“A lot of what happens at trial is thinking on your feet; you have to react quickly to things that occur during the trial that may or may not have been anticipated,” Davis said. “Those are the kinds of things you worry about, but you have to be on your toes. I think it’s wise to keep your eye on the clerk to see how they react to what’s going on and on the judge and on the jurors. I remember in school, they quoted a study that said 90 percent of trial outcomes are dependent on something that wasn’t anticipated – like ‘If it doesn’t fit, you must acquit’ – that sort of thing.”
“A lot of it is being on your toes and being ready to jump quickly and take advantage of a situation,” he continued, “or trying to minimize the damage of a situation when it happens.”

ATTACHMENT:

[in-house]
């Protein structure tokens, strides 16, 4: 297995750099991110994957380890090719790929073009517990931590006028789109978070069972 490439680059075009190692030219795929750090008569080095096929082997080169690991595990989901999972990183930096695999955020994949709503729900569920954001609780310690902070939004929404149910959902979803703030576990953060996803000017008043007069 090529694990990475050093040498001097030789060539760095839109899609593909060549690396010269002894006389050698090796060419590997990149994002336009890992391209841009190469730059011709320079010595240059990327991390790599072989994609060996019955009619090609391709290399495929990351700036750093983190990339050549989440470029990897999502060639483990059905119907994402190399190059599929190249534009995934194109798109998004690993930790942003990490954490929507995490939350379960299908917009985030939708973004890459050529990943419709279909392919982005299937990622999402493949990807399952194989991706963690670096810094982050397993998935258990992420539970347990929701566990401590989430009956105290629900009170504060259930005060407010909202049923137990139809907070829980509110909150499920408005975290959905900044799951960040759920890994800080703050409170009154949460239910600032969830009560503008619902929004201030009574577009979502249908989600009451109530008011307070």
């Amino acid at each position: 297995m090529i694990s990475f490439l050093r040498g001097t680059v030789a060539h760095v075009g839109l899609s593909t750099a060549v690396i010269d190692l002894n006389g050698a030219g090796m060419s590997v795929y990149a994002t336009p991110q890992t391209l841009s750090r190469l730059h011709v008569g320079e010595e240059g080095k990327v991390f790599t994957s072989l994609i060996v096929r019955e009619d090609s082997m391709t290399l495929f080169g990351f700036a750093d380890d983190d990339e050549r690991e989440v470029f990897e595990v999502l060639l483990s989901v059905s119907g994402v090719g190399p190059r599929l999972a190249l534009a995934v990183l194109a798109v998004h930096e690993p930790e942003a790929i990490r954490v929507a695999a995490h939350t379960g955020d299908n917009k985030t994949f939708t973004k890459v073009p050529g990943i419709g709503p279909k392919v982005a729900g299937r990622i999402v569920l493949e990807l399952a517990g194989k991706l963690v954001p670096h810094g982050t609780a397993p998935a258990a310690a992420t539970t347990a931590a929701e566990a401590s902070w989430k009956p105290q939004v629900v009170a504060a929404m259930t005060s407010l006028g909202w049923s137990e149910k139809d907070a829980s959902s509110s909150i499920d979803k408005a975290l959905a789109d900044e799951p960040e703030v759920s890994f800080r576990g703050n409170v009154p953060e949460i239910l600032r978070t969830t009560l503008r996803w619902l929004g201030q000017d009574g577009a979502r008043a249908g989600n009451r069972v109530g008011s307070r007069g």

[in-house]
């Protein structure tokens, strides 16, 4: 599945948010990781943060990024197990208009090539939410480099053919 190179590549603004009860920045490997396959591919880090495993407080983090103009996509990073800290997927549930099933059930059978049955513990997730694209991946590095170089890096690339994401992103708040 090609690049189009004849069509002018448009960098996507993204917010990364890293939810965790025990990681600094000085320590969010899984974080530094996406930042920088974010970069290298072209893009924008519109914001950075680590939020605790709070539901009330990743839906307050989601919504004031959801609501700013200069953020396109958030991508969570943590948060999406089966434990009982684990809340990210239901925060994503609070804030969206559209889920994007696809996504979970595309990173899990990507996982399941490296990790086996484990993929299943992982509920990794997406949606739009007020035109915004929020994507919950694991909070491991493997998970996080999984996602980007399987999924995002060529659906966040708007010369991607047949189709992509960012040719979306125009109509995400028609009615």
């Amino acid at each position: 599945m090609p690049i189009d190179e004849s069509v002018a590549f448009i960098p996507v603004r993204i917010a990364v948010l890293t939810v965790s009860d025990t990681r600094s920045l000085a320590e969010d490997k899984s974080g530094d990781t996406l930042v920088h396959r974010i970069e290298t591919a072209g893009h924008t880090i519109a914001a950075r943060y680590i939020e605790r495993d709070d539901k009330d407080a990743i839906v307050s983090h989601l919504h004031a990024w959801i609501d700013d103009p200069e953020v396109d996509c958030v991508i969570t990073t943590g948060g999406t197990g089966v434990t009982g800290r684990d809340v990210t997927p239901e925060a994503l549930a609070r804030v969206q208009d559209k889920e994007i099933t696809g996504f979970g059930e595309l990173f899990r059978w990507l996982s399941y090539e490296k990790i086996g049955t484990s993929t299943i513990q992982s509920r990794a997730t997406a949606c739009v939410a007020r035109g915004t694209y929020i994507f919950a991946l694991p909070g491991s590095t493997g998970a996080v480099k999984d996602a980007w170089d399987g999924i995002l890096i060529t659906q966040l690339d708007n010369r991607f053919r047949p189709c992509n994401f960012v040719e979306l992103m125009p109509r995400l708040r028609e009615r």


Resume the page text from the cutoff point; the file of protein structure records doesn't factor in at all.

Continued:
Cases in point
Davis certainly has had his share of surprises while doing criminal defense work, including one case he handled involving a man who had been charged with attempted murder of a police officer. A jury convicted Davis’s client, and the judge released him on bail, but when it came time for the judgment hearing, the man was a no-show. Davis had no idea where his client was, but that didn’t stop the FBI from repeatedly grilling him about the man’s whereabouts and accusing Davis of harboring a criminal.
“They would try to kind of bully me,” Davis said of the FBI visits. “I remember calling the State Bar hotline once when they were in my office, and (the bar) told me to just tell them the truth, and that’s what I did. I told them I didn’t know where he was and that I did not particularly want to know – even though he was my client and I got along fine with him.